In her most political remarks since November’s presidential election, Hillary Clinton signaled that she’s ready to get back into the arena on Tuesday during a keynote speech given to a diversity conference in San Francisco, CA.
“The last few months haven’t been exactly what I envisioned, although I do know what I’m fighting for: I’m fighting for a fairer, big-hearted, inclusive America. And the unfinished business of the 21st century can’t wait any longer. Now is the time to demand the progress we want to see … and I’ll be right there with you every step of the way,” said Clinton.
Secretary Clinton was particularly forceful and did not mince words when she jumped to the defense of Representative Maxine Waters (D-CA) and White House Correspondent April D. Ryan amidst a news day that saw both notable and accomplished women of color the subject of insulting comments made by conservative (white, male) talking heads.
Ryan was on the receiving end of a rude public display by White House Press Secretary Sean Spicer, while Waters was insulted by FOX News pundit Bill O’Reilly, who made a racist comment about her hair.
The keynote address was critical of the White House, a sharp contract to Secretary Clinton’s mostly low-key post-election presence, one that she described in her speech as being “not the outcome that she had hoped for.” Still, the comments were her most forceful to date, signaling that she may be getting comfortable in a post-election role of Watch Dog.
That sentiment was corroborated by a tweet sent to her millions of Twitter followers on Tuesday evening in which she criticized news today of Donald Trump’s repeal of Obama-era progress made on environmental protections.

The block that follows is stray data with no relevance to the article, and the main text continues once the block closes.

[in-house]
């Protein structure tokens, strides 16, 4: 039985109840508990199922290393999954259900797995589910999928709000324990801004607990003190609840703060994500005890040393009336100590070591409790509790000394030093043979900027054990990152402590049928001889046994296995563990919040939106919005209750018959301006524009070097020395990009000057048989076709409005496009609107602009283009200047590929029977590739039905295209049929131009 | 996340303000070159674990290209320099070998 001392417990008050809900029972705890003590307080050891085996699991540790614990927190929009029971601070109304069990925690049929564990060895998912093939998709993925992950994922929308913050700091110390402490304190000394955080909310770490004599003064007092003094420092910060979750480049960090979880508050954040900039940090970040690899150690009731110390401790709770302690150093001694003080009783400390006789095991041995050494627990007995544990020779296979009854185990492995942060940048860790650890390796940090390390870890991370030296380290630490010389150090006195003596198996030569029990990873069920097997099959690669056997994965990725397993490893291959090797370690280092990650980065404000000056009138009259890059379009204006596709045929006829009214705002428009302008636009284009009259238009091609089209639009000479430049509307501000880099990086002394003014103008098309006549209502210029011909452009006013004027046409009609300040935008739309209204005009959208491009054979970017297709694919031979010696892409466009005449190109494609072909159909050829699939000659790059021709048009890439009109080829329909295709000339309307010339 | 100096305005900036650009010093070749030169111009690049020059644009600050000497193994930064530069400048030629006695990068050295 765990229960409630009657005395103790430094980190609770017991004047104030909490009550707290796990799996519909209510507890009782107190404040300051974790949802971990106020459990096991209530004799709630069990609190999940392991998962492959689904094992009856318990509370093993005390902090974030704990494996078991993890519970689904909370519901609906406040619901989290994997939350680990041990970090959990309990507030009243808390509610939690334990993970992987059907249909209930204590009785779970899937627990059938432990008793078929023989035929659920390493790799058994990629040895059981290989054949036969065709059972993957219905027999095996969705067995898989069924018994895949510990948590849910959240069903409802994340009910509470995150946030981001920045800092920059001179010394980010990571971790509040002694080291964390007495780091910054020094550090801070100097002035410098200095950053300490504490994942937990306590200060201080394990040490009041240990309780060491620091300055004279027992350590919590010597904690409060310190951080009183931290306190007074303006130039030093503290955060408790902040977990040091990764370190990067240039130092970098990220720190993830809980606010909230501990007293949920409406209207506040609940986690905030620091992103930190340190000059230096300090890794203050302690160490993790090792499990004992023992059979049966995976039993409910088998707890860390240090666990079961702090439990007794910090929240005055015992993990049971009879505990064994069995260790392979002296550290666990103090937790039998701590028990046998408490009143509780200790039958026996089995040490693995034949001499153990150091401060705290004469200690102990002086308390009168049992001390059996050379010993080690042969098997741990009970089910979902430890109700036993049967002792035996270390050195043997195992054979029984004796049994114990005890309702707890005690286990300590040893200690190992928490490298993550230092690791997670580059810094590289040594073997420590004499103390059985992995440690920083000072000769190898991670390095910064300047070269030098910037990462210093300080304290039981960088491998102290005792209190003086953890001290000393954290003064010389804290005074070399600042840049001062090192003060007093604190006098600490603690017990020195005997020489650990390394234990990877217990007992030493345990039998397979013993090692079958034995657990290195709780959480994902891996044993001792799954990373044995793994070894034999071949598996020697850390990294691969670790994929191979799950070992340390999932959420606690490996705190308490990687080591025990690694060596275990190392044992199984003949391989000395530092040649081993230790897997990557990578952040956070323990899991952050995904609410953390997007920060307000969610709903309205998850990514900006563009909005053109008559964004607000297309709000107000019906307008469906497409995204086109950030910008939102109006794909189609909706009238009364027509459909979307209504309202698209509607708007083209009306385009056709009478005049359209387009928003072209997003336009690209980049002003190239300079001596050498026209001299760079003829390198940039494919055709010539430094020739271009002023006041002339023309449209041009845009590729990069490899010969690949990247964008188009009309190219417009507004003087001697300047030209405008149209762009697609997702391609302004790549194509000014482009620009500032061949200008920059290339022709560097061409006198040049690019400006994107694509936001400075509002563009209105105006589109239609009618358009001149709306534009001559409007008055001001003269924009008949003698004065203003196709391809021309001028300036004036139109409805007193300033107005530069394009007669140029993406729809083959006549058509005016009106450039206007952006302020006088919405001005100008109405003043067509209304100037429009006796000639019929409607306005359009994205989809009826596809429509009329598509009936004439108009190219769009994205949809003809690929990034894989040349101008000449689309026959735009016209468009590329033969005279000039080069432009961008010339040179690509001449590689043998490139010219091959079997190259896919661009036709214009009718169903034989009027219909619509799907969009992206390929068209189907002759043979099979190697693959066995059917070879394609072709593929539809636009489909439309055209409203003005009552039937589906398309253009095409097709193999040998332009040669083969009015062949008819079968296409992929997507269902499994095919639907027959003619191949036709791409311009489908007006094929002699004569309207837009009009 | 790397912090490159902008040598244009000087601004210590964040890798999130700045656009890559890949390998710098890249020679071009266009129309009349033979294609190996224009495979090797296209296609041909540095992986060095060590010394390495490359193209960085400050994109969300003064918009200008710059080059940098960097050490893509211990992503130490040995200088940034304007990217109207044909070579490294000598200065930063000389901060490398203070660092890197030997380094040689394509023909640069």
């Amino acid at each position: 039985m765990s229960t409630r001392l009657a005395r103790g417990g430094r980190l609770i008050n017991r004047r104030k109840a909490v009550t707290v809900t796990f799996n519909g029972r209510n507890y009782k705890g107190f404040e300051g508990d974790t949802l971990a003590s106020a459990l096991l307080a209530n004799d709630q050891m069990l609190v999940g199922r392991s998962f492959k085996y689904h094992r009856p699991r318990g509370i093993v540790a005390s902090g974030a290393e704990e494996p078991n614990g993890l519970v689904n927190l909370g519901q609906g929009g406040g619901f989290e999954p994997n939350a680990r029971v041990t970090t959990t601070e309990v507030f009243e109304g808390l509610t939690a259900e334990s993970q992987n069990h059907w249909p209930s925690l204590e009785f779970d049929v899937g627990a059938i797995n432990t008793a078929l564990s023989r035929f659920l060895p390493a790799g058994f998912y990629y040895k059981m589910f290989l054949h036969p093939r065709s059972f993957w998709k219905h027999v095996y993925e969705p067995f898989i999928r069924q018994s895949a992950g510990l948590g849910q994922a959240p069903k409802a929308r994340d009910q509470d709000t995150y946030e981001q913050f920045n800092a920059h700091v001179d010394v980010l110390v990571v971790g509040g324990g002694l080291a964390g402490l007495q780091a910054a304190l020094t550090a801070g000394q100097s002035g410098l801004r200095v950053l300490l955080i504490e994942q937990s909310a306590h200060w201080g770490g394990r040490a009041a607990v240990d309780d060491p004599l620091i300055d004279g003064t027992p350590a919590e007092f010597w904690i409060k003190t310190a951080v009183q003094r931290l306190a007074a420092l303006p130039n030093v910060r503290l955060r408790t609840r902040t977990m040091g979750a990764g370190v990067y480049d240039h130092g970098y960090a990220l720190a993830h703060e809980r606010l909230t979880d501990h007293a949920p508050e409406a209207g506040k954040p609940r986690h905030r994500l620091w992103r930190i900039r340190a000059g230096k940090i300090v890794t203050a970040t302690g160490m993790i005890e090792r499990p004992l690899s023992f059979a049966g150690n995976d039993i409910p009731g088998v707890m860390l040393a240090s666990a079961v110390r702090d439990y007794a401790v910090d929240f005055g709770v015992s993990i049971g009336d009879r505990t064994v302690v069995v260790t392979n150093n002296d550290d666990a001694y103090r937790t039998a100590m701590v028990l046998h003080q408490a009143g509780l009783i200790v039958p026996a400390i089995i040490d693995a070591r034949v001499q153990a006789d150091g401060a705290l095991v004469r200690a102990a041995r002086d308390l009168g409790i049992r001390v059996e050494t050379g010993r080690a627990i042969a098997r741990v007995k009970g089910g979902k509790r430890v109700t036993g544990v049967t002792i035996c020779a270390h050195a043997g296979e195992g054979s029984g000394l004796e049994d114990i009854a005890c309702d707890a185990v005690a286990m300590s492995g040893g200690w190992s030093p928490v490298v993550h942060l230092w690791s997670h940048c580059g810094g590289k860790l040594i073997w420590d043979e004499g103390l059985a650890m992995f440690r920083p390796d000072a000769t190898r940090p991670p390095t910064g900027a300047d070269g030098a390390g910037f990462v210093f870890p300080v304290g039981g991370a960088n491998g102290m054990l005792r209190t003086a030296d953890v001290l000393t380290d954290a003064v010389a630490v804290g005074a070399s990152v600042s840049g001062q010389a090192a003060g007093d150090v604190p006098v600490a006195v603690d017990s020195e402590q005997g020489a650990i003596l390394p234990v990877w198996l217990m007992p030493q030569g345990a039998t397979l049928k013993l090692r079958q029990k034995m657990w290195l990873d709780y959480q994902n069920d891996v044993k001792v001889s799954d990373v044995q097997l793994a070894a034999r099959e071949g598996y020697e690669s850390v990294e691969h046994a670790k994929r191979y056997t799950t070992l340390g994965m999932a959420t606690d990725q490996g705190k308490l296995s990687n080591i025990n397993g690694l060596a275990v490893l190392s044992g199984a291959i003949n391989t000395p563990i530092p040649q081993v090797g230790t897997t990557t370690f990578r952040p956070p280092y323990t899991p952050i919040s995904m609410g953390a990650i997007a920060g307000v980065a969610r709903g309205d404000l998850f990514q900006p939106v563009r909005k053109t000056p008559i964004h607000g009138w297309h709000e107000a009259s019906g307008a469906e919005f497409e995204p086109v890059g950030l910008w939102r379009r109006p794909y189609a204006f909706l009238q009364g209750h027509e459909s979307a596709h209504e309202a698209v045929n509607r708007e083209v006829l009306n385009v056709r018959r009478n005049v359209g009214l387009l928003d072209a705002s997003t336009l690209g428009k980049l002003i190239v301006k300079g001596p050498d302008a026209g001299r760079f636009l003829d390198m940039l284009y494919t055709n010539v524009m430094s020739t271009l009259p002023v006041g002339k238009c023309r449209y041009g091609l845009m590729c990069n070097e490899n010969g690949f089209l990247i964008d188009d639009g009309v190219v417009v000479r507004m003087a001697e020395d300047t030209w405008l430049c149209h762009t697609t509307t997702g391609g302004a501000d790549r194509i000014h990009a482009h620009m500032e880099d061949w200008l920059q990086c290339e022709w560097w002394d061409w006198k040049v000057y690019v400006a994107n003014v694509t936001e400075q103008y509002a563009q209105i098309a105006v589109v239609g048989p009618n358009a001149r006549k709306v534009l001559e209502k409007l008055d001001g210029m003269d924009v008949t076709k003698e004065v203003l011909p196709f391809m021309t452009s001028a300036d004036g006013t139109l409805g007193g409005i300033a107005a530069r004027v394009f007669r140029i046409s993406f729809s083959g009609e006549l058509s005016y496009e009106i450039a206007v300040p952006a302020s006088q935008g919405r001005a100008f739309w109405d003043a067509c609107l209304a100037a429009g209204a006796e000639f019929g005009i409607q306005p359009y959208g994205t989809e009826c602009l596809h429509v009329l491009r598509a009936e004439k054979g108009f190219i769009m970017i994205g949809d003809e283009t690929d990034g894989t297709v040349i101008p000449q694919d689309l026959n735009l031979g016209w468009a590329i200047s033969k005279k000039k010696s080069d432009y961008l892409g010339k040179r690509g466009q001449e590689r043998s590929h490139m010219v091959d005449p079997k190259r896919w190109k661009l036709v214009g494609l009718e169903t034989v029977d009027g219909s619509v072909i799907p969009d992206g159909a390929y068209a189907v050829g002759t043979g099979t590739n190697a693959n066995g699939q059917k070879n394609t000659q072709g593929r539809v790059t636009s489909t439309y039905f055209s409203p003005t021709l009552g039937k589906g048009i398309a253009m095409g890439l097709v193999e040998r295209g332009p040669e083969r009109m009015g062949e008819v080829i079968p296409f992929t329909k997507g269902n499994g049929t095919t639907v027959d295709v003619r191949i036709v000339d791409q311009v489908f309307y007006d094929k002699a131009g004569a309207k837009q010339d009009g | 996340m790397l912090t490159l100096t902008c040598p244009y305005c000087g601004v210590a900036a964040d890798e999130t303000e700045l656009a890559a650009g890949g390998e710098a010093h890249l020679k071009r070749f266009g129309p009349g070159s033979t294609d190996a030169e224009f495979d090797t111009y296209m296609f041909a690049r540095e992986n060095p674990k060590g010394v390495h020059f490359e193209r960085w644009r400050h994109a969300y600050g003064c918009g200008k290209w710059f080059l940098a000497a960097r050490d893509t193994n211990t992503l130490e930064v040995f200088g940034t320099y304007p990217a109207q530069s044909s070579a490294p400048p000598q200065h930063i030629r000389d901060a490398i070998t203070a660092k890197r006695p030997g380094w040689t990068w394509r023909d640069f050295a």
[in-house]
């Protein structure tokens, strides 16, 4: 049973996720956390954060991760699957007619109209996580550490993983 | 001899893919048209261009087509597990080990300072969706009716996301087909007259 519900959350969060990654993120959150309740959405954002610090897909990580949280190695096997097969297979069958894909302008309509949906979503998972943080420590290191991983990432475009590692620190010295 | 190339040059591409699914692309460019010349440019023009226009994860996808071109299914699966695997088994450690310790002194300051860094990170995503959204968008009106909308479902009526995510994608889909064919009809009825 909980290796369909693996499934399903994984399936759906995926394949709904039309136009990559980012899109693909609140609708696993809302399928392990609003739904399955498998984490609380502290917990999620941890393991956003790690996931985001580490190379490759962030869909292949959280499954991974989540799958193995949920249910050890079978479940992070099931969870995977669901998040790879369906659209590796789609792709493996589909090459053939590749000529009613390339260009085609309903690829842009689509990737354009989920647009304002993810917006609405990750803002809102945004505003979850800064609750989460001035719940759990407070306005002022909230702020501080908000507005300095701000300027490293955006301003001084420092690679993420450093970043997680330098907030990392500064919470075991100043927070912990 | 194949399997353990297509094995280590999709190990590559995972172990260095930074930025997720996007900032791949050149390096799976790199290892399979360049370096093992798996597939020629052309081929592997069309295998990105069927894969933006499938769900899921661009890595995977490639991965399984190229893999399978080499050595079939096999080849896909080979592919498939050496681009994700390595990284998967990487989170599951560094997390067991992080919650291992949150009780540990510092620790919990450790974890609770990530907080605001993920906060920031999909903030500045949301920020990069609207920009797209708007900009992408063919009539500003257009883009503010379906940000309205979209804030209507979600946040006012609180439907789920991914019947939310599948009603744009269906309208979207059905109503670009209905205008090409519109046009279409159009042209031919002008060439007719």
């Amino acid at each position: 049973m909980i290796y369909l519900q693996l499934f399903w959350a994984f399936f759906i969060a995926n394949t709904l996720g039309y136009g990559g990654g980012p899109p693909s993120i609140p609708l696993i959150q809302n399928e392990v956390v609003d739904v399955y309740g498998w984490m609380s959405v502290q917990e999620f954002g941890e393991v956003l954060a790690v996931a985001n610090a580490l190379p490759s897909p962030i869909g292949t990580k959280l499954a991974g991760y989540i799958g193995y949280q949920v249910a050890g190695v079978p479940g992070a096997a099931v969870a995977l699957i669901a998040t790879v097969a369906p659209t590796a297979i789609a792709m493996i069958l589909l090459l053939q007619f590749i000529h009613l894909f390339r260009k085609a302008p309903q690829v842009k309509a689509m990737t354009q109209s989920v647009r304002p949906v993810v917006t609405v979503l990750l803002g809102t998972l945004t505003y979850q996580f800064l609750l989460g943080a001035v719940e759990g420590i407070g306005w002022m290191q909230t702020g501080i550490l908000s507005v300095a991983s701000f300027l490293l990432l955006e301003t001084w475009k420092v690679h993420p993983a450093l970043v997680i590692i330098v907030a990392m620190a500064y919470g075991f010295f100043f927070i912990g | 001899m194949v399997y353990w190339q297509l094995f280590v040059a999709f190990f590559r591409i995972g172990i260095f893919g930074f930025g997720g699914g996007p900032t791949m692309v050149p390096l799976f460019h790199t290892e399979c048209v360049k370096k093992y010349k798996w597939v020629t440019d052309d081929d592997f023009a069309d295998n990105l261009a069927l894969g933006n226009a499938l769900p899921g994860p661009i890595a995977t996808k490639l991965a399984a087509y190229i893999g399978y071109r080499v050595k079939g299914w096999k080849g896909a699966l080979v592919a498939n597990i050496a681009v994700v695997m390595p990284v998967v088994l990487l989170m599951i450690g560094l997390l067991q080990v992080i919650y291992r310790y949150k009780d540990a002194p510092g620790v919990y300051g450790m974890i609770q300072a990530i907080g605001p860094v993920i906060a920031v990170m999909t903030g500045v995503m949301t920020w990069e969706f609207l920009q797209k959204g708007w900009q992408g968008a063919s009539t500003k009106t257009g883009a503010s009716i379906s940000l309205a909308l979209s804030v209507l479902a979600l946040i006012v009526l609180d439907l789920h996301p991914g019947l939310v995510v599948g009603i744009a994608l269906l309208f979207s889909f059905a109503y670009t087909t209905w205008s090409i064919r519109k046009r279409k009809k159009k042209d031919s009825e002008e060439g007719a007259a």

These are more than statistics, they’re American lives at risk because this administration willfully ignores the science. https://t.co/gacdRsTcQp
— Hillary Clinton (@HillaryClinton) March 29, 2017
During her speech in San Francisco, she skewered the GOP attempt to repeal and replace Obamacare, calling the bill that ultimately failed last week “disastrous.”
“Really? Take away maternity care?” Clinton said. “Who do these people talk to?”
Clinton talked of the importance of “advancing the rights and opportunities of women and girls” and urged for greater female presence in Washington D.C.
A call placed to Clinton’s counsel asking whether she planned to challenge the outcome of the election in light of recent news that the FBI is in possession of evidence that suggests Donald Trump’s campaign may have colluded with Russian cyber intelligence individuals to release damaging information on Clinton was unanswered at press time.